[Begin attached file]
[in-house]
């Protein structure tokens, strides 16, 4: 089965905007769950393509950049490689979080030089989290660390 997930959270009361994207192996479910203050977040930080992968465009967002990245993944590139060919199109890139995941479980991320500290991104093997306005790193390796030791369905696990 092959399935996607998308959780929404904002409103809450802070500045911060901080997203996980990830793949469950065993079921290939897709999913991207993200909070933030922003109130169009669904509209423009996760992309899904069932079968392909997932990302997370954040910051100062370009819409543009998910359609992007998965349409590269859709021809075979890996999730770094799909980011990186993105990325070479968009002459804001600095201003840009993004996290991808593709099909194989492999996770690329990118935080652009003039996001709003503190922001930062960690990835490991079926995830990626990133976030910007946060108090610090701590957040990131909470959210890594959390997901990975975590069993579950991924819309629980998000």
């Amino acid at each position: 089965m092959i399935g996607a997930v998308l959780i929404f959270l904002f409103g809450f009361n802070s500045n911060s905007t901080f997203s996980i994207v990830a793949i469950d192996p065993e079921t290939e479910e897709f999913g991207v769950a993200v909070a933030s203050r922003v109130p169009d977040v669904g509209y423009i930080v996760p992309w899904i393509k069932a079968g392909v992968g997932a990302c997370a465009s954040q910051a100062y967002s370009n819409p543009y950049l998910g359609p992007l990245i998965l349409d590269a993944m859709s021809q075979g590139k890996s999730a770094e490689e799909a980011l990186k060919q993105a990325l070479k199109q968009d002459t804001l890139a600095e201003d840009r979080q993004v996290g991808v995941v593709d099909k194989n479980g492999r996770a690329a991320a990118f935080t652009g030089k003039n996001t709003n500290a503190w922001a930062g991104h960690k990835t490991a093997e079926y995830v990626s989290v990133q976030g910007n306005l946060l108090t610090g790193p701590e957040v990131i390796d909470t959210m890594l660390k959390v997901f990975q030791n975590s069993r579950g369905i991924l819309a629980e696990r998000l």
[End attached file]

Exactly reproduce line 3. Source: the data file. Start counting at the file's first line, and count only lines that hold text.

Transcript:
């Amino acid at each position: 089965m092959i399935g996607a997930v998308l959780i929404f959270l904002f409103g809450f009361n802070s500045n911060s905007t901080f997203s996980i994207v990830a793949i469950d192996p065993e079921t290939e479910e897709f999913g991207v769950a993200v909070a933030s203050r922003v109130p169009d977040v669904g509209y423009i930080v996760p992309w899904i393509k069932a079968g392909v992968g997932a990302c997370a465009s954040q910051a100062y967002s370009n819409p543009y950049l998910g359609p992007l990245i998965l349409d590269a993944m859709s021809q075979g590139k890996s999730a770094e490689e799909a980011l990186k060919q993105a990325l070479k199109q968009d002459t804001l890139a600095e201003d840009r979080q993004v996290g991808v995941v593709d099909k194989n479980g492999r996770a690329a991320a990118f935080t652009g030089k003039n996001t709003n500290a503190w922001a930062g991104h960690k990835t490991a093997e079926y995830v990626s989290v990133q976030g910007n306005l946060l108090t610090g790193p701590e957040v990131i390796d909470t959210m890594l660390k959390v997901f990975q030791n975590s069993r579950g369905i991924l819309a629980e696990r998000l």